14 Hezekiah received the letter from the messengers and read it. Then he went up to the temple of the LORD and spread it out before the LORD. 15 And Hezekiah prayed to the LORD: “O LORD, God of Israel, enthroned between the cherubim, you alone are God over all the kingdoms of the earth. You have made heaven and earth. 16Give ear, O LORD, and hear; open your eyes, O LORD, and see; listen to the words Sennacherib has sent to insult the living God. 17“It is true, O LORD, that the Assyrian kings have laid waste these nations and their lands. 18They have thrown their gods into the fire and destroyed them, for they were not gods but only wood and stone, fashioned by men’s hands. 19Now, O LORD our God, deliver us from his hand, so that all kingdoms on earth may know that you alone, O LORD, are God.” (2 Kings 19:14-19 NIV)
Hezekiah cried out to God. He was facing an impossible situation, a situation that he knew only God could handle, so Hezekiah went to God, he laid Sennacherib’s letter before the Lord, and he prayed for deliverance.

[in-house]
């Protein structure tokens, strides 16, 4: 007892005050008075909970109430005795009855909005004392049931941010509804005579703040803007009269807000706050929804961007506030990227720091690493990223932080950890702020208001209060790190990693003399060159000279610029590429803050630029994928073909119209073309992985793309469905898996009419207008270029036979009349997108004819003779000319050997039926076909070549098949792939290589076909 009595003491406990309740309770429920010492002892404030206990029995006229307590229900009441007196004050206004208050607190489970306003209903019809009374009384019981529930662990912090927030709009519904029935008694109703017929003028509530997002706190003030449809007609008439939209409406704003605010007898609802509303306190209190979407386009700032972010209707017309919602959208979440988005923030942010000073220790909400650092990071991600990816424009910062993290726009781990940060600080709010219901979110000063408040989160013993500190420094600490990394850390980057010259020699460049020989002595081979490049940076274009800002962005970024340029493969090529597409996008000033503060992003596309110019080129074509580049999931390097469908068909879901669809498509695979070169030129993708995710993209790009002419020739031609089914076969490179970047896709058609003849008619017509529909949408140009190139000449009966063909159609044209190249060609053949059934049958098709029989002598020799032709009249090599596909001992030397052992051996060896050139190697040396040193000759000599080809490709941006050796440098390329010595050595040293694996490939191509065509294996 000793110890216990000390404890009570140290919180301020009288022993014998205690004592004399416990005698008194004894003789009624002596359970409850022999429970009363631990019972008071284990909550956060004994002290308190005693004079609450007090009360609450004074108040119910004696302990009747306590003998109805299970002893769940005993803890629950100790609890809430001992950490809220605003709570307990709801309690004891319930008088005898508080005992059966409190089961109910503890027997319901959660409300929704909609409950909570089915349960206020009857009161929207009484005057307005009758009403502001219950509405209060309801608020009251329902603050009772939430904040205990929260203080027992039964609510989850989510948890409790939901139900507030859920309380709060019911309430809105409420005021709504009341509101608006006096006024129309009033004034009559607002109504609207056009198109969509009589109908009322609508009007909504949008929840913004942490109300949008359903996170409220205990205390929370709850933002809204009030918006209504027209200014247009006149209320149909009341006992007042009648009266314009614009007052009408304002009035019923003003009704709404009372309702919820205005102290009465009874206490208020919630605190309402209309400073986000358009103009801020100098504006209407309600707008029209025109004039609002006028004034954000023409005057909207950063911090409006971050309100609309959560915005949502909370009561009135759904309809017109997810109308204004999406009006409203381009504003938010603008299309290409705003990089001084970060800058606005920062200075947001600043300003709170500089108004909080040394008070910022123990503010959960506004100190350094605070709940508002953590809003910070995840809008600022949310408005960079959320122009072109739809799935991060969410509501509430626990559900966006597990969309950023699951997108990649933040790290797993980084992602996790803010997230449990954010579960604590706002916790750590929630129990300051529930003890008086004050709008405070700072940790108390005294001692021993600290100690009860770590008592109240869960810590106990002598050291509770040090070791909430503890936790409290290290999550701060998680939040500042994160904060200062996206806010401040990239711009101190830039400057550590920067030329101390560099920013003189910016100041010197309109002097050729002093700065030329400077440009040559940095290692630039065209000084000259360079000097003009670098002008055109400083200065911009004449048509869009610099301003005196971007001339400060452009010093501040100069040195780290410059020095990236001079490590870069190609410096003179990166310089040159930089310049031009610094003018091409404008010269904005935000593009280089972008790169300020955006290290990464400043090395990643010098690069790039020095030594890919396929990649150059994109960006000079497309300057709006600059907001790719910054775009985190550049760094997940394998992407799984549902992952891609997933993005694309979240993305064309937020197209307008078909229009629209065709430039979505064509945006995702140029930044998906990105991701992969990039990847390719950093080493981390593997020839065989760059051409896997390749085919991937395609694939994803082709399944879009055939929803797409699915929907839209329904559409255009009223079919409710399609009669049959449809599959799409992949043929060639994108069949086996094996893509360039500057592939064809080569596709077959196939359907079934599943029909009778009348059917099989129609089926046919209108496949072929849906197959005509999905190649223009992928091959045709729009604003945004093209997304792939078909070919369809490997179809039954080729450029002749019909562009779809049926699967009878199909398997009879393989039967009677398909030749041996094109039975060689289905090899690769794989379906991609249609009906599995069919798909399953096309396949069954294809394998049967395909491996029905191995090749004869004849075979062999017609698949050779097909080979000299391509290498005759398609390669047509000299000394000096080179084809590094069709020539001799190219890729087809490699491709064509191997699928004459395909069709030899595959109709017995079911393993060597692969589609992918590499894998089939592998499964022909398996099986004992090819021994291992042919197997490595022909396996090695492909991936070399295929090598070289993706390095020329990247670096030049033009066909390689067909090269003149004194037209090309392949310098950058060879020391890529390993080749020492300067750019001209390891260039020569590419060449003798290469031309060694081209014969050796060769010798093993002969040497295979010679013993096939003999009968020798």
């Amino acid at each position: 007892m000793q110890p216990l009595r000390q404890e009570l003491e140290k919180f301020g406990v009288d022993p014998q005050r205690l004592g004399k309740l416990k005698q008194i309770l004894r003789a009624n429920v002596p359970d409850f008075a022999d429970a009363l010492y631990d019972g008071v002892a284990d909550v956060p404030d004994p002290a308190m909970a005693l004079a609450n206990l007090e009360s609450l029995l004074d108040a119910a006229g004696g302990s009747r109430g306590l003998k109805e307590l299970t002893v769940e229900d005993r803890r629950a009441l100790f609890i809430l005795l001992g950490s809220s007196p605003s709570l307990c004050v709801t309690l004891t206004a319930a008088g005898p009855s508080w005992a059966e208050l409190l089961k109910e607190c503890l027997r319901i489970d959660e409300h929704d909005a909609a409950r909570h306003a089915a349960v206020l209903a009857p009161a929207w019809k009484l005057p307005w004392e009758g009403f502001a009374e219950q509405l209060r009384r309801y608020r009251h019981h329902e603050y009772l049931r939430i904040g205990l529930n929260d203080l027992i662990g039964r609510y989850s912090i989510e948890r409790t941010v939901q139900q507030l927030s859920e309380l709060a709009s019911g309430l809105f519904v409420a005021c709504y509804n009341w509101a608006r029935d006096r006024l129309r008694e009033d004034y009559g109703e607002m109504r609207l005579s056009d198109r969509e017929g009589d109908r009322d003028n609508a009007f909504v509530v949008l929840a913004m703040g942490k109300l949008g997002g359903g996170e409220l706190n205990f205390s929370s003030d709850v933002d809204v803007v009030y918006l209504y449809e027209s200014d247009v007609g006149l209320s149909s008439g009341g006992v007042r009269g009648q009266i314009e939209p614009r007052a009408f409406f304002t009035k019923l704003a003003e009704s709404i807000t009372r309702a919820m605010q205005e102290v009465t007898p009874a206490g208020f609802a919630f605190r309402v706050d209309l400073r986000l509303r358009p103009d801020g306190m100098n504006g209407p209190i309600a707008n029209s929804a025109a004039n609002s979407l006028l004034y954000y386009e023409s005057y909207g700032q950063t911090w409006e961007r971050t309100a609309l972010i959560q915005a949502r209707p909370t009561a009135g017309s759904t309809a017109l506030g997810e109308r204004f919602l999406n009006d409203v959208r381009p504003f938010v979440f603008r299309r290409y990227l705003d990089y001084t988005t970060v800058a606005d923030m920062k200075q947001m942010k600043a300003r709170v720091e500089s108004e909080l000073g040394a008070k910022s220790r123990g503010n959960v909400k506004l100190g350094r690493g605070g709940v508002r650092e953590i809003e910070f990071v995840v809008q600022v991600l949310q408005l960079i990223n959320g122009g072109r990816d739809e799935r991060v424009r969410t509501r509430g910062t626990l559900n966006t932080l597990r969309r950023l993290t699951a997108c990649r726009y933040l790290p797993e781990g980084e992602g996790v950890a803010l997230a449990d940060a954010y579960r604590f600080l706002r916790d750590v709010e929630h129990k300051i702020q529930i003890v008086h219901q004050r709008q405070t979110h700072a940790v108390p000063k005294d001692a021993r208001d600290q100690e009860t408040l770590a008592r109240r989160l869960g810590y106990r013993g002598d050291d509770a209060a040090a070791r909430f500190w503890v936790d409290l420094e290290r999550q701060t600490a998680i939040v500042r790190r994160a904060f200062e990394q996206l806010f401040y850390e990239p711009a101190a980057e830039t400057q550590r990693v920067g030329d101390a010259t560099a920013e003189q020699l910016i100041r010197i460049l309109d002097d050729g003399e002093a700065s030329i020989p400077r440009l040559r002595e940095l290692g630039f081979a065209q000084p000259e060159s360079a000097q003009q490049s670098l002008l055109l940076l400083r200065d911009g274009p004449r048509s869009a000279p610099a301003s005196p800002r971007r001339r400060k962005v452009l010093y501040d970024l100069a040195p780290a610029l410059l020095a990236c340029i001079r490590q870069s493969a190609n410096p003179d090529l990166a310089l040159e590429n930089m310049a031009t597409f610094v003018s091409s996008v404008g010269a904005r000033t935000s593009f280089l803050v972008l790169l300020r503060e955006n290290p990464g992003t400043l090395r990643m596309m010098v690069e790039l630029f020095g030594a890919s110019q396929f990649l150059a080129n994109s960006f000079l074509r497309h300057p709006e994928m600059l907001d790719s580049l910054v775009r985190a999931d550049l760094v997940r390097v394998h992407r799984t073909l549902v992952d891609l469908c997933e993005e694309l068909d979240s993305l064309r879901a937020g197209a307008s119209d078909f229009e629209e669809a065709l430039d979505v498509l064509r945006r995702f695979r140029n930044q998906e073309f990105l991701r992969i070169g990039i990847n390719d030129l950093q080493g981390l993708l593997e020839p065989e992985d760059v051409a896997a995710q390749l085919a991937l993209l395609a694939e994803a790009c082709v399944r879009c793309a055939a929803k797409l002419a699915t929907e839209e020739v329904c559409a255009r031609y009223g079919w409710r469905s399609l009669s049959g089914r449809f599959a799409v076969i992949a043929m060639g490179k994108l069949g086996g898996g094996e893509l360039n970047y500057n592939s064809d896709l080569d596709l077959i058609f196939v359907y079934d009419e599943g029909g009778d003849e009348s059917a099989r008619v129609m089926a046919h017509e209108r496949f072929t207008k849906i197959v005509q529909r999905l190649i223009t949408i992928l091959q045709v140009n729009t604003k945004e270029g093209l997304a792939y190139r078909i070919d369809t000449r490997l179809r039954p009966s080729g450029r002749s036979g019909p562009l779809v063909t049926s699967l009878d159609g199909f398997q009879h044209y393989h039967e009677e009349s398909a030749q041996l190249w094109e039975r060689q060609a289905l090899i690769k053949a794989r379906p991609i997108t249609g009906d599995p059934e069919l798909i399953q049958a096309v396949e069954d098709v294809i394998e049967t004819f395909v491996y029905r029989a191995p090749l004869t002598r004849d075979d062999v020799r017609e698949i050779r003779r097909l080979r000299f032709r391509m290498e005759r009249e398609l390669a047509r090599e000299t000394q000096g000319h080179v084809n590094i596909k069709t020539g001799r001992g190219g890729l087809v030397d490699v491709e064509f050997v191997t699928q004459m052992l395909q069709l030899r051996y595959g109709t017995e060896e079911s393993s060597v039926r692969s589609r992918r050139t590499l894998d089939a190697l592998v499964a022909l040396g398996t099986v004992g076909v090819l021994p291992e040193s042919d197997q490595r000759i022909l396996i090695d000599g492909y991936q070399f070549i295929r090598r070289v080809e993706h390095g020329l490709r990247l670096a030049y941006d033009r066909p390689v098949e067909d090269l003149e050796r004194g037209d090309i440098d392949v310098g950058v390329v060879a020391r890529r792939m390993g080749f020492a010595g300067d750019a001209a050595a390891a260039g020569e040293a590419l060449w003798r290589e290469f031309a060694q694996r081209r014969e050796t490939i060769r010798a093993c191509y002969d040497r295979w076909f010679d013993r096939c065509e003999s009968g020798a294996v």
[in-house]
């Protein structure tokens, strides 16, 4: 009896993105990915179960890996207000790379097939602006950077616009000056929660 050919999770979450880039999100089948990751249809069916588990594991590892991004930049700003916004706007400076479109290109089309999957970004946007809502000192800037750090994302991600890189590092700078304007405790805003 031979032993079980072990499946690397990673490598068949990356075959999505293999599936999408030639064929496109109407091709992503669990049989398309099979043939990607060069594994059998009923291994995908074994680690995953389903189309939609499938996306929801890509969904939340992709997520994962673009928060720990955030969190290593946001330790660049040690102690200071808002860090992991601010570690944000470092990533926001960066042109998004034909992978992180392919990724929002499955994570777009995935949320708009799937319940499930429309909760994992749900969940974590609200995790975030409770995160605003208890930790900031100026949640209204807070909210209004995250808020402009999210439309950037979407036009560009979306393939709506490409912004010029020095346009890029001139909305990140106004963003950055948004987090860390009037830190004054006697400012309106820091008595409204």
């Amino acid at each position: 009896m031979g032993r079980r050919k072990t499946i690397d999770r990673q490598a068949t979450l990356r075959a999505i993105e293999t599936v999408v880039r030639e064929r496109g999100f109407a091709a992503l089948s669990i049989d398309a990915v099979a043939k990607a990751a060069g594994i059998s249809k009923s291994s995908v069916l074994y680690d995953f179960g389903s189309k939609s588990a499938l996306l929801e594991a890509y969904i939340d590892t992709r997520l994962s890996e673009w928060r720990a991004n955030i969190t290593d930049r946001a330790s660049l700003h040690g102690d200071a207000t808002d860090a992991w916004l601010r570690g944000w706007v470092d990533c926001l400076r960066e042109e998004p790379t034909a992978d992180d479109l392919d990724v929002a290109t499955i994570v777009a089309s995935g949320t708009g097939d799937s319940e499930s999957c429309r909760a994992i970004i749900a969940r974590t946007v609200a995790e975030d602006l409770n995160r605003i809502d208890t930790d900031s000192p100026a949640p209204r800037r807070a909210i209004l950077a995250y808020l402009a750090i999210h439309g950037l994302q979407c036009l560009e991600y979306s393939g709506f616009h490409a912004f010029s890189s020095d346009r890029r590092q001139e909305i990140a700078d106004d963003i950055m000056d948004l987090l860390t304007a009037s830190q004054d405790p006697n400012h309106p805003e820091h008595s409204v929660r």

I have learned some great lessons this past week from studying the life of Hezekiah. I’ve been reassured that calm waters, peaceful moments in life, are interludes between the troubles and trials that we all face. I need to cherish the quiet, peaceful times that the Lord allows in my life. I don’t always do that. Far too often I take the peaceful times for granted instead of giving thanks. I’ve also learned that just because I am walking with God, “doing good” in God’s eyes, doesn’t mean that the Sennacheribs won’t come with full-force seeking to bring me down. As I read Scripture I see over and over again how God’s people, seeking God’s heart, often find themselves in heart-wrenching situations. I am not alone and neither are you. The question is, “Will we trust God when Sennacherib comes knocking?”
I’ve learned that when tough times come, when overwhelming challenges come, I need to dig in and go to work as I trust God. Hezekiah went to God and he went to work. He went to work in trying to encourage his people. He told them,
7 “Be strong and courageous. Do not be afraid or discouraged because of the king of Assyria and the vast army with him, for there is a greater power with us than with him. 8With him is only the arm of flesh, but with us is the LORD our God to help us and to fight our battles.” (2 Chronicles 32:7-8 NIV)